Charles was born on June 29, 1916 at a home up the Lewis River at a house now on Bryant Road across
the highway from Frank Abel Cemetery. Charles was the third son born to James and Edith Ferguson.
His brothers Wayne, Byron, Albert and Donald have all since past away. Life back at that time would
be considered primitive to today’s standard. Charles grew up on a farm next to the house. They raised
cattle, horses, pigs, chickens and strawberries. His dad provided meat to some of the local logging
camps. The children would help with chores around the farm. Dad would get up and milk 9 cows
before going to school. They all came down with the Spanish Flu in the 1918-1920 time-frame and all
the family survived. In 1929 the family moved to the current farm at the end of South Pekin Road next
to the Lewis River.
Charles attended Clover Valley Grade School, near the current Lewis River Golf Course, prior to the
move. After the move he attended and
graduated from Woodland High School in
1934 but due to the depression he had an extra
year of “enrichment”. He then attended
Lower Columbia College in its second year of
existence and then transferred to Washington
State College (now University) where he
graduated in February of 1940. He paid for
college and room and board by working
numerous jobs. He and his friend Melvin
Robertson were very enterprising. They made
spending money by buying boxes of candy
bars and selling them to housemates at Pine
Manor. They would place a box of candy bars
out with a payment container. Their
housemates enjoyed this and were very honest
with no or little theft. While at WSC (WSU
now) he was Cattle Club president and was on
the cattle judging team that won 2 nd best in the Northwest.
To save money he hitch hiked and / or hopped freight trains to get to higher paying jobs, to college, and
also for fun. He and Melvin Robertson made two long trips. One to San Diego and Tijuana by freight
trains and hitch hiking where needed. Later they took a semester off from college and made a trip to
New York City by freight trains and hitch hiking. They had planned to go to England. They didn’t have
enough money after England increased the requirements. So instead, they bought a used Model A and
toured the south and made it to Mexico City. They returned to Texas and across the U.S. southwest and
then back to Pullman for the next semester of college. What a trip for those days especially with the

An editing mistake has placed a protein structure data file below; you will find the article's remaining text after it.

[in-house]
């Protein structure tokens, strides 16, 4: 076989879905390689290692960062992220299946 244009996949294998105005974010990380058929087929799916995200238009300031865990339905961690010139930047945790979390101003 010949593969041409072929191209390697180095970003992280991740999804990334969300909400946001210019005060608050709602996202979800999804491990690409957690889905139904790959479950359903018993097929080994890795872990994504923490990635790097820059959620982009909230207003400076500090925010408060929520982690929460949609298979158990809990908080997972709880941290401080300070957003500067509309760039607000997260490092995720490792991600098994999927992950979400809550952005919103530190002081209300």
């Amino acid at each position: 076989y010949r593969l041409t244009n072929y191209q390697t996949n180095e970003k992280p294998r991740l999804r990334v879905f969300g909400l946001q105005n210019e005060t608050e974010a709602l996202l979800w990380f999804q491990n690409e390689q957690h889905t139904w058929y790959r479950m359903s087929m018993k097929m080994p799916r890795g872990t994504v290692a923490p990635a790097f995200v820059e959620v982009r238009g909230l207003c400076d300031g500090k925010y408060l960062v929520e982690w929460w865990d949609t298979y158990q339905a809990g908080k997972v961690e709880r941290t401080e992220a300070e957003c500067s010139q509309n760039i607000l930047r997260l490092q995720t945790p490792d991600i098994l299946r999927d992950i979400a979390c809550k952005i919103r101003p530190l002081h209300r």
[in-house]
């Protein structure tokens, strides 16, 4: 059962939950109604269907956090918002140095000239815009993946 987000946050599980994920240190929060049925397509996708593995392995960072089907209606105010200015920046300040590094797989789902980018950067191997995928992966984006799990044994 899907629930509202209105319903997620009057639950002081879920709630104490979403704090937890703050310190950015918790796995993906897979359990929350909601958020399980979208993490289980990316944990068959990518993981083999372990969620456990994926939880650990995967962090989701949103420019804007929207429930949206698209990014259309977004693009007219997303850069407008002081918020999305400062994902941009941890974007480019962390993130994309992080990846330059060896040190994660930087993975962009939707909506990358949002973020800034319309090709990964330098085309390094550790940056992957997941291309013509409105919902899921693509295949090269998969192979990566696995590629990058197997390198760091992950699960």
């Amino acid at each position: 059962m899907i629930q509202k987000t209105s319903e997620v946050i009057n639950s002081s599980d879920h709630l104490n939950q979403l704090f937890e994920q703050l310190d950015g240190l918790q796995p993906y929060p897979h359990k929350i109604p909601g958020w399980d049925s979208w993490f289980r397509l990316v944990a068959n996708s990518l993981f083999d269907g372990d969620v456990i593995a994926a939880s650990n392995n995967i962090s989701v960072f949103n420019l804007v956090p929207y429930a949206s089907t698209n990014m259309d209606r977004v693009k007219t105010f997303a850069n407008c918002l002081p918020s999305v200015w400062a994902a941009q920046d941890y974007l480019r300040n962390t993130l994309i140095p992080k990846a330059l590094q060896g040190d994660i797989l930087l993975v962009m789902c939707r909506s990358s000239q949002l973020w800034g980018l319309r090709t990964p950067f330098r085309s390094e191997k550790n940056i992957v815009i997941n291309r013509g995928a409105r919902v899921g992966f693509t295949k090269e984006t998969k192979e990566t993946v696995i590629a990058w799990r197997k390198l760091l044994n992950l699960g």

limited number of improved roads.
After graduating he started working as a milk tester in King County. On December 2, 1940 he married
his college sweetheart, Ellen Christensen, from Wilbur, Washington. They settled in Duvall,
Washington while he milk tested for three years. Their first child, Margaret, was born September 2,
1941 exactly 9 months after they got married. After moving to Woodland, they had 4 boys: Howard,
Jim, Robert, and Douglas.
In 1943 the family moved back to Woodland and purchased his dad’s dairy farm with his brother Byron.
Byron and Charles successfully ran the dairy farm for over 70 years until Byron died in 2013. His sons
Doug and Jim took over operation of the dairy farm in 2014.
He has been very active in community and agriculture organizations. He was a board member of the
Mayflower Dairy Cooperative (now Darigold) for 13 years. He was a board member of the Lower
Columbia College Foundation, Woodland School District, and Woodland Port District. He was also fire
district commissioner, Cowlitz County Boundary Review member, Woodland Chamber of Commerce
president, Woodland Presbyterian Church Elder, Lions Club member, and active in many other ag
groups. He was challenged by a comment by a Chamber of Commerce member that farmers don’t do
anything for the community. Finding the city couldn’t afford to completely develop Horseshoe Park, he
and his brother Byron got farmers to help clear the wooded area of current Woodland Horseshoe Lake
Park. Farmers donated equipment and labor to clear bush, unneeded trees, level the ground, fertilize, and
seed grass. Ben Thomas donated a large cat to remove stumps and help level ground. Prior to this, that
area of the park was unusable. The park became a popular place to picnic and swim.
Amazingly after all the hours on the farm, community and dairy organization, he had time for fishing,
hunting, boating, travel, rock hounding, card playing and of course storytelling and talking to others. He
would love to talk to you about what is going on or the good old days. Charles also enjoyed going up to
the coffee shops to relax and get the latest town news after a long day working on the farm.
His wife, Ellen died in 1998 after being married 58 years. He enjoyed wintering in Yuma, Arizona area
until the spring of 2015 where his health had decline to the point where he needed some assistance.
After Ellen died he looked up an old school friend, Flo Loy, and spent quite a bit of time with her Flo
Loy who died in 2010. After that he found a new girlfriend, Fran Hamilton of Phoenix, AZ. She was the
widow of his childhood friend Robert Hamilton.
Charles is survived by his daughter Margaret Beck (Jim) of Centralia and his sons, Howard of Lacey,
James of Woodland, Robert of Seattle, and Doug of Woodland. He also has 7 grandchildren – Jennifer
Beck of Oakland, CA/Centralia, Jon Beck (Heidi) of Clinton, David Beck of Centralia, Christopher
Ferguson of Seattle, Joshua Ferguson of Woodland, Rosemary Ferguson (died 2001), and Joanna
Ferguson of Federal Way. He also has 2 great grandchildren – Cameron Beck and Moira Beck both on
Graveside services were held at Frank Abel Cemetery and were followed by a small celebration of life
service at the Woodland Presbyterian Church on March 30.
Funeral arrangements were provided by Woodland Funeral Home. Memorials maybe given to
Woodland Presbyterian Church PO Box 297 or Woodland Historical Museum PO Box 255 Woodland, WA 98674